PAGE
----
Back in the 90s it took a little more effort and planning to get a weather forecast. You could look at the newspaper when it arrived. There was the local morning news. A few radio stations might have it at 10 and 40 after. But for me I would go to Local on the 8s on The Weather Channel. I’ve recreated this with WeatherStar 4000+ and you don’t have to wait until the 8s any more! Oh, and the forecasts are current, no reruns from the 90s.

WeatherStar 4000+ Screenshot

The technology was really impressive at the time. The Weather Channel was on cable and at that time talked about weather forecasts on a national scope. But on the 8’s a local forecast was inserted into what was otherwise a regular, nationally broadcast cable channel. Wow! And if you went on vacation and watched The Weather Channel it was a different local forecast for where you were.

There is a lot of nostalgia for these forecasts. First there’s TWC Classics which documents and discusses the history of The Weather Channel through screenshots and video clips. Then there’s the WS4000 Simulator which strives for accuracy in both look and information that is presented. It runs on desktop OSes.

This project is a fork of ws4kp and runs in a web browser. As a refresher course in JavaScript I’ve made it my own by updating the interface to use new techniques such as Classes, and JavaScript standard replacements for jQuery. The project does not strive for accuracy as much as the Simulator does. This is much more of a no-fuss, just get a forecast project. I also made one addition that wasn’t present in the Weather Channel’s original hardware: an hourly forecast for the next 24 hours replaces the travel forecast in the default lineup. You can follow it and view the source on Github.

New hourly forecast display

The project’s name comes from the line of hardware that The Weather Channel provided to your local cable office to show the forecast. WeatherSTAR includes the acronym Satellite Transponder Addressable Receiver. As the acronym implies all of the data came from the satellite feed, and was hidden in clever ways right along the video broadcast. The first three units I, II and III were used throughout the 80’s and could only display text information, no icons with sun and clouds and no current radar. In 1990 the 4000 was introduced and was used for most of the decade. It featured graphics depicting current and foretasted weather and initially a still local radar image. A few years later it was updated to show several animated frames of the local radar. Wikipedia has a lot more information about the WeatherSTAR lineup.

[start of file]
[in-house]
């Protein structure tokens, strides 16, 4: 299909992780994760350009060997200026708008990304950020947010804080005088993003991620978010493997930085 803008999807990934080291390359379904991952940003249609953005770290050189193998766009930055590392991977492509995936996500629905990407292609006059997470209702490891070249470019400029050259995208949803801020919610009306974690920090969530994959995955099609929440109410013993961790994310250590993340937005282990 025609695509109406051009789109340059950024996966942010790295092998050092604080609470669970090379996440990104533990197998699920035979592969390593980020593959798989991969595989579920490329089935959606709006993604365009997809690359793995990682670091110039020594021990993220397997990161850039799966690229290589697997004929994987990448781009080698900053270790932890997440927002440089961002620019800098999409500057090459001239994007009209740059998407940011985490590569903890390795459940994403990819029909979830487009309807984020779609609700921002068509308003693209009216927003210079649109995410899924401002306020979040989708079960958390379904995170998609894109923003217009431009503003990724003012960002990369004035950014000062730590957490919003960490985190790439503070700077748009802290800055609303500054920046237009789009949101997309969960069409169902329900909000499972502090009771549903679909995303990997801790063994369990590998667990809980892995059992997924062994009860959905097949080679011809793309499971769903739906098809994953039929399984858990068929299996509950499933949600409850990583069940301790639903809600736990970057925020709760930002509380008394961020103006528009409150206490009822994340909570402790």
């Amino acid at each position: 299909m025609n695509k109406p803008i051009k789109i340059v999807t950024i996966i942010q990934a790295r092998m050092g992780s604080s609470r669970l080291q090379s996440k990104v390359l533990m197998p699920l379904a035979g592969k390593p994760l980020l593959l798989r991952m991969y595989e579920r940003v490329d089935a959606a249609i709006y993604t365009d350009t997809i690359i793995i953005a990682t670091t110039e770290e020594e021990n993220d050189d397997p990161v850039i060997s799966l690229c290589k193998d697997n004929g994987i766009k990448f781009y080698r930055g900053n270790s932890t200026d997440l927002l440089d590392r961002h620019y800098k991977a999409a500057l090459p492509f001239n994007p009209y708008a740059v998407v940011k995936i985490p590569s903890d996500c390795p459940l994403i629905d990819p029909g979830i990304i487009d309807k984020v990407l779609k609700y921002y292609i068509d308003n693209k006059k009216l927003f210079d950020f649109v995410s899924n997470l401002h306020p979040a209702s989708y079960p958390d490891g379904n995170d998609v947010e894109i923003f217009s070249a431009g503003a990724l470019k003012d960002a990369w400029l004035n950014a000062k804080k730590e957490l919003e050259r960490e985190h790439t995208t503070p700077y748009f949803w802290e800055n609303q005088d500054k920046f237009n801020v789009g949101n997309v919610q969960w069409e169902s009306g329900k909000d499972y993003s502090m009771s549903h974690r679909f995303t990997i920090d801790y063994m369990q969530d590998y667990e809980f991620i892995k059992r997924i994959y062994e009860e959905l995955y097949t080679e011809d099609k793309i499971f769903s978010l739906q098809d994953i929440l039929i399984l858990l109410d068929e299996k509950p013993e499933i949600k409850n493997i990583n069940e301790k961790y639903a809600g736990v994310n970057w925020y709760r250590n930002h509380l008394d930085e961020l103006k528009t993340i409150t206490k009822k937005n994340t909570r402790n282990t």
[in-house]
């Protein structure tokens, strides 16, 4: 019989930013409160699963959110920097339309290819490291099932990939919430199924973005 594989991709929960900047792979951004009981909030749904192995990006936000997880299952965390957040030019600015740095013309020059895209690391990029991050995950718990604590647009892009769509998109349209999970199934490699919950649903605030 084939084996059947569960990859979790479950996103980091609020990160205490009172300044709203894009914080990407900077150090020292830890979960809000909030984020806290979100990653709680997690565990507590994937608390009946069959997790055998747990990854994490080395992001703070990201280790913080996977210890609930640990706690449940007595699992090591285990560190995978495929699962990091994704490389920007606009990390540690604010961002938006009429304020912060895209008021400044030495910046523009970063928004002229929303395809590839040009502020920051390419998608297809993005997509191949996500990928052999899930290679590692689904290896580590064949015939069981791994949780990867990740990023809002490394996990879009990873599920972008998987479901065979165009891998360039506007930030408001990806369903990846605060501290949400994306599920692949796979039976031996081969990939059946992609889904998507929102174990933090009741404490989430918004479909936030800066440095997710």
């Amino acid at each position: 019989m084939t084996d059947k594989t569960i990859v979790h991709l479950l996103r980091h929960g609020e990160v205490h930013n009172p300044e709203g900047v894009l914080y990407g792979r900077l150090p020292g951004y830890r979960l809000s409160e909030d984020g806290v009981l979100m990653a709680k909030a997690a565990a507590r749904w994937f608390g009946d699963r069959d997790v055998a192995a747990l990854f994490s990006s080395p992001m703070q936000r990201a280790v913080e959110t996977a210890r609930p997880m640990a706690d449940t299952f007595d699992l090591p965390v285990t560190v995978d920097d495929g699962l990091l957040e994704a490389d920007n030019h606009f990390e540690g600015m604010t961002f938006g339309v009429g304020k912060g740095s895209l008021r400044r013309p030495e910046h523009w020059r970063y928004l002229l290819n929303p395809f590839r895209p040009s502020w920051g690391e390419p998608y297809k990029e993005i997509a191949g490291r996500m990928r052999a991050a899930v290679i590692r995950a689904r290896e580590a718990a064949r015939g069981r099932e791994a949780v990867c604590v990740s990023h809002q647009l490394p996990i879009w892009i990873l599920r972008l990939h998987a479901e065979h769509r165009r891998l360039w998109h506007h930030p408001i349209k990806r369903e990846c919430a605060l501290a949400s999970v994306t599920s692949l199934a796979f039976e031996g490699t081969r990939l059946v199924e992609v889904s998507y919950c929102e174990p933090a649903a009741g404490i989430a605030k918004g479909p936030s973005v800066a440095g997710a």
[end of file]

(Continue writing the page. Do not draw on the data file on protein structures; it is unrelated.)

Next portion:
I’m excited to announce I am releasing a long-running side project of mine It’s built to get you a forecast quickly in a graphic format.

Example Temperature Express forecast

The basic code for it is open source and available on Github. A few excerpts from its FAQ help to explain the project:

What is this?

The National Weather Service provides a huge amount of forecast and climate data for free including an hour-by-hour forecast for the next 7 days. Unfortunately, getting it displayed in a concise format is not something they do well. The main graph attempts to display the most relevant parts of the forecast (high and low temperature, wind chill, heat index, clouds, precipitation and dewpoint) in an easy to digest format.

Why is this better than my weather app?

This web site is meant to be fast, fast, fast. If you add a bookmark to this web site to your home screen I’d be willing to guess that this web page loads faster than your weather app and gets you the information you’re looking for 2-3x faster every time.

I chose an intentional minimal design to leave as much space as possible for the data. I’m an engineer, I prefer accurate information over cute, bubbly buttons.

Why a graph?

It makes it quicker to answer the typical weather questions like: Will it be warmer or cooler tomorrow? – Just compare the heights of the red line. Is it going to rain tomorrow? – Look for the blue filled areas. Will the sun be out on Saturday? – Look for no grey filled area on Saturday.

The graph makes it much easier to convey how the weather will change during the day. Your favorite weather app, or search result card might simply say “Sunny, High of 80” today. But that tiny little bit of information might mask something important like the temperature dropping to 60 by 5 pm. That big temperature drop might mess up your evening plans if you were going to be outside.

If you’re interested in the exact values, just tap any point on the graph to get the exact value and the time for that value. Or, If you want to view most of the data as a table, you can get one by clicking the table icon on the menu. I think you’ll quickly see that the graph is a much easier to digest format.

Why do you work on this?

I’m a programmer. JavaScript, HTML, Node.js and other web technologies are not part of my day job, but seem to be where the innovation is happening. I use this and other side projects to keep myself up to date with them.